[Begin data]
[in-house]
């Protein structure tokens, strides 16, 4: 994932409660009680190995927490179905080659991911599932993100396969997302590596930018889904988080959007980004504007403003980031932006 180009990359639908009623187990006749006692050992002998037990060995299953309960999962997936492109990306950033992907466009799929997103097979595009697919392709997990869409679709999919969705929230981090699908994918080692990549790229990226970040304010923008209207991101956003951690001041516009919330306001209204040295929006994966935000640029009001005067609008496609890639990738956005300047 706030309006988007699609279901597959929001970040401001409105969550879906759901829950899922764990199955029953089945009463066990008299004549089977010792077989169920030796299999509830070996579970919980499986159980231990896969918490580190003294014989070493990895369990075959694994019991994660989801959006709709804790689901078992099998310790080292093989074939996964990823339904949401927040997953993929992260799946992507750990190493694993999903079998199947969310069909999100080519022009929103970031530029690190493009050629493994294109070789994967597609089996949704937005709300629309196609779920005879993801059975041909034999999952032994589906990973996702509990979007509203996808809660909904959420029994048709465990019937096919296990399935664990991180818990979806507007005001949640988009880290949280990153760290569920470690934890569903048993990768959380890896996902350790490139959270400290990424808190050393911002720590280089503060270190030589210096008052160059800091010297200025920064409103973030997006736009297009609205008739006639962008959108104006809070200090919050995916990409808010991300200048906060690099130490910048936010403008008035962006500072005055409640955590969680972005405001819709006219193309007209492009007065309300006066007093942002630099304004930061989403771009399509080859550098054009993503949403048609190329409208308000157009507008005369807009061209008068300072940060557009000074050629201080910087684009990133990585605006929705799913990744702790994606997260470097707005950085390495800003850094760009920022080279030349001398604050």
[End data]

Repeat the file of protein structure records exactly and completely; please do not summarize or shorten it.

[in-house]
């Protein structure tokens, strides 16, 4: 994932409660009680190995927490179905080659991911599932993100396969997302590596930018889904988080959007980004504007403003980031932006 180009990359639908009623187990006749006692050992002998037990060995299953309960999962997936492109990306950033992907466009799929997103097979595009697919392709997990869409679709999919969705929230981090699908994918080692990549790229990226970040304010923008209207991101956003951690001041516009919330306001209204040295929006994966935000640029009001005067609008496609890639990738956005300047 706030309006988007699609279901597959929001970040401001409105969550879906759901829950899922764990199955029953089945009463066990008299004549089977010792077989169920030796299999509830070996579970919980499986159980231990896969918490580190003294014989070493990895369990075959694994019991994660989801959006709709804790689901078992099998310790080292093989074939996964990823339904949401927040997953993929992260799946992507750990190493694993999903079998199947969310069909999100080519022009929103970031530029690190493009050629493994294109070789994967597609089996949704937005709300629309196609779920005879993801059975041909034999999952032994589906990973996702509990979007509203996808809660909904959420029994048709465990019937096919296990399935664990991180818990979806507007005001949640988009880290949280990153760290569920470690934890569903048993990768959380890896996902350790490139959270400290990424808190050393911002720590280089503060270190030589210096008052160059800091010297200025920064409103973030997006736009297009609205008739006639962008959108104006809070200090919050995916990409808010991300200048906060690099130490910048936010403008008035962006500072005055409640955590969680972005405001819709006219193309007209492009007065309300006066007093942002630099304004930061989403771009399509080859550098054009993503949403048609190329409208308000157009507008005369807009061209008068300072940060557009000074050629201080910087684009990133990585605006929705799913990744702790994606997260470097707005950085390495800003850094760009920022080279030349001398604050």